When my husband and I were still a “young couple,” we used to laugh over an imagined scenario at our church:
“What ever happened to that young couple with all the boys?”
“Haven’t you heard? They divorced – someone said that they just grew apart, that they didn’t know each other anymore.”
“No! They were here at church all the time! How could something like that have happened?”
Truly, it’s not funny, but we laughed because we knew that even though our church family loved us, if we had said, “Yes,” to all the ministry opportunities that were pressed upon us, it wouldn’t be long before this was our fate. Fortunately, we were able to remember their love for us as we made decisions to become the guardians of our own margins and boundaries.
For many people, the church has a reputation to overcome. It’s hard to trust The Body when you’ve been burned by its members. For various reasons, believers are staying home on Sunday mornings, and the experts say that only 20% of Americans attend church regularly. Certainly, anyone who has done time in the pew can find a reason to gripe: lack of appreciation; not liking the pastor/the music/the sermons/the color of the carpet; unsatisfying or turbulent relationships. All of this should be no surprise to us, for even the healthiest, most vibrant fellowships are populated with . . . well, sinners. There’s really no one else to come to church!
[Please note: I’m not talking about cases of spiritual abuse in which people who have no business being in ministry use their position to take advantage of others in order to meet their own needs. I’m referring to interpersonal conflict, disagreements of style and method, and the misunderstandings that often lead to grudges.]
Even if you feel as if you have been burned by the body of Christ, the church is still God’s means of providing fellowship and spiritual food for His flock. Dietrich Bonhoeffer, a single man whose life was cut short by a Nazi noose while he was still in his thirties, managed to capture the essence of fellowship in the body of Christ with these words:
“The Christian needs another Christian who speaks God’s Word to him. He needs him again and again when he becomes uncertain and discouraged, for by himself he cannot help himself . . .”
To me, this “speaking God’s Word” to one another is the way we stay on the path, the way we persevere in the life of faith. In his book, Life Together, Bonhoeffer referenced Psalm 133, an anthem that celebrates unity and community, and, in the psalm, two metaphors emerge:
1. Oil: a sign of God’s presence and a symbol of the Holy Spirit.
“Life together” for Dietrich Bonhoeffer meant that the believer is anointed by the Spirit to speak truth into the life of another because “Christ in his own heart” provides stability, making him a “bearer and proclaimer of the divine word of salvation.”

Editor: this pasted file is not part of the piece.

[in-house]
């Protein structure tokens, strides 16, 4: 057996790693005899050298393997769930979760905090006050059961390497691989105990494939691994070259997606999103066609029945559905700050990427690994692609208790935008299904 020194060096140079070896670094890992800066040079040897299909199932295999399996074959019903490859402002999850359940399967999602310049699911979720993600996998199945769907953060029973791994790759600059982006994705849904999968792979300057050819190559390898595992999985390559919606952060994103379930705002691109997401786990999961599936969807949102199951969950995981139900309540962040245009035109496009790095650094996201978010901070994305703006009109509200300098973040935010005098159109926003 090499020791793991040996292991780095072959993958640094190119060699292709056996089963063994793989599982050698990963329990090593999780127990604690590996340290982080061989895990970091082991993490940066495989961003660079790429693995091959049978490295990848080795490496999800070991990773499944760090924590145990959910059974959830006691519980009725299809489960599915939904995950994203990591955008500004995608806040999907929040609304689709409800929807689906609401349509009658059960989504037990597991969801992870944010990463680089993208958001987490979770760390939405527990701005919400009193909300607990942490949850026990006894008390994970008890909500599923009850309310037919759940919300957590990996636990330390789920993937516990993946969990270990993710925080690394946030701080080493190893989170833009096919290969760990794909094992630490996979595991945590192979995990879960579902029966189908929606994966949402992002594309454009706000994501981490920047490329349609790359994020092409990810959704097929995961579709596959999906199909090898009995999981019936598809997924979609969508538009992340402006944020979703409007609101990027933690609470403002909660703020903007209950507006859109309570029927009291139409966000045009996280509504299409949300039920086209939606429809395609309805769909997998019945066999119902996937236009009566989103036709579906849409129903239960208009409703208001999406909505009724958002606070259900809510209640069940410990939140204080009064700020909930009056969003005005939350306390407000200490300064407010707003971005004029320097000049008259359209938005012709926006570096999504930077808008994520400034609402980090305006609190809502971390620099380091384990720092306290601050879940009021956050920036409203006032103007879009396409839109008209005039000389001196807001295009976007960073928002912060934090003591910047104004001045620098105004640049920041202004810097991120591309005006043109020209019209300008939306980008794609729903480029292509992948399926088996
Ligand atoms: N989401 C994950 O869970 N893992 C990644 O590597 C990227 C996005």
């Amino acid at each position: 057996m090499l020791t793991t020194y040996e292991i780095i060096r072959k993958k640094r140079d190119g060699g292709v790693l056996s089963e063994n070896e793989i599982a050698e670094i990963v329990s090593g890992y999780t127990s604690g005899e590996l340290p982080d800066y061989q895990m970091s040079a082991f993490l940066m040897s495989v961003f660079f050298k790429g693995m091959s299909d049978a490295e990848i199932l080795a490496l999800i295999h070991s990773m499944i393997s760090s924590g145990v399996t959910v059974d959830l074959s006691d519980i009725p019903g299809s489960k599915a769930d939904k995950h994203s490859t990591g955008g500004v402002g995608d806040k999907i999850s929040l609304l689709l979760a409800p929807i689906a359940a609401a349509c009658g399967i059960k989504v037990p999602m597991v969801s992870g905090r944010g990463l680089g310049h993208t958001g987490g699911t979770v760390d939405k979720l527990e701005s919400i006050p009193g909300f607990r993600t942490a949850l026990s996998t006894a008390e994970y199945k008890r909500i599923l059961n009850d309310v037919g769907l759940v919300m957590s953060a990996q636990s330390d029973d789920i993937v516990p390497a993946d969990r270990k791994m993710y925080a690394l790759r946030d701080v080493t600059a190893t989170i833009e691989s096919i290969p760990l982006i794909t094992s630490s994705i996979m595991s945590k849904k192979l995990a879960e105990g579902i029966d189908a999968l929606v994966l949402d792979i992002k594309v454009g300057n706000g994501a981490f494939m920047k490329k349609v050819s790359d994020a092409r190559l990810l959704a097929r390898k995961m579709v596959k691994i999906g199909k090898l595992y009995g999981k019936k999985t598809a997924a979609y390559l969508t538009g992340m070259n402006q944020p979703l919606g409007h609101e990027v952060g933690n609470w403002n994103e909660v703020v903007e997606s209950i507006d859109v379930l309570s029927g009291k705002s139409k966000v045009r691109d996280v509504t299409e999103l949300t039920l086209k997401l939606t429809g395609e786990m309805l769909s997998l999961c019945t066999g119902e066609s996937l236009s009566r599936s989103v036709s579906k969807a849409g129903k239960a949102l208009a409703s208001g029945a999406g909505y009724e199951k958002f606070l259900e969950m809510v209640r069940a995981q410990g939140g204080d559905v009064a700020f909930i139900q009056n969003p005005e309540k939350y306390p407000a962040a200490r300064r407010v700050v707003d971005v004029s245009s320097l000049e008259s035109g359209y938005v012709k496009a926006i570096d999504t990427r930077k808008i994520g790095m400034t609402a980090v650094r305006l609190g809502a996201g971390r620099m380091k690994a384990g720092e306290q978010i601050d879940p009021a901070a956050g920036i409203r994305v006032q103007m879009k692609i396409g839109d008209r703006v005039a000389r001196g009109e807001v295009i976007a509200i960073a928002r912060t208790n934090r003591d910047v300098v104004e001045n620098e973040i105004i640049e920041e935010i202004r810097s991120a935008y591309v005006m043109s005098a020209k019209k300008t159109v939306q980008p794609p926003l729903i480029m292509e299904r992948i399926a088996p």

When I am allowing God to work in me, the oil of the Spirit lubricates my rusty, crusty, and complaining relational joints. He keeps me from throwing sparks, and He smooths the places where my ideas rub roughly against another’s.
“Behold, how good and how pleasant it is For brethren to dwell together in unity! It is like the precious oil upon the head, Running down on the beard, The beard of Aaron, Running down on the edge of his garments,” (Psalm 133:1,2)
To be honest, my stain pre-treating, laundry-doing, 21st century heart quails at the mention of all that oil running onto Aaron’s robes, but for the sojourner, traveling to Jerusalem and singing Psalm 133 on the barren and dusty Judean roads, the song would have carried a message of refreshment and relief. Likewise, the work of the Spirit in those who believingly follow Jesus in my church community provides renewal and refreshment for me. Sharing the way God’s Word is changing them, testifying to the evidence of His active presence in their circumstances, they are precious oil, for even during times when God seems silent in my own world, I am encouraged by His “very present help” in their lives.
2. Dew: a symbol of refreshment and blessing
Mount Hermon, with an altitude of over 9,000 feet, would have seen some dewy mornings, much to the envy of those living in barren, dry Jerusalem.
It is like the dew of Hermon, Descending upon the mountains of Zion; For there the Lord commanded the blessing— Life forevermore. (Psalm 133:3)
In the same way, I am refreshed and renewed by the enthusiasm and spiritual hunger of the women in my Sunday school class. From my “forever young” octogenarian to the twenty-somethings with their passion for outreach, each week their love for learning God’s Word and their compassionate impulses fuel my flagging spirit.
“How can I send help to that family who lost everything in the flooding?”
“Can we put together a special encouragement package for our pastor’s wife? I’ll bring the basket!”
Oh, yes, my friend! Bring the basket!
Bring on the dew!
Let the oil of the Spirit run, and let this delightful community of faith flourish under His renewal, His strengthening, and His encouragement!
Image credit: Many thanks to Jen Ferguson.
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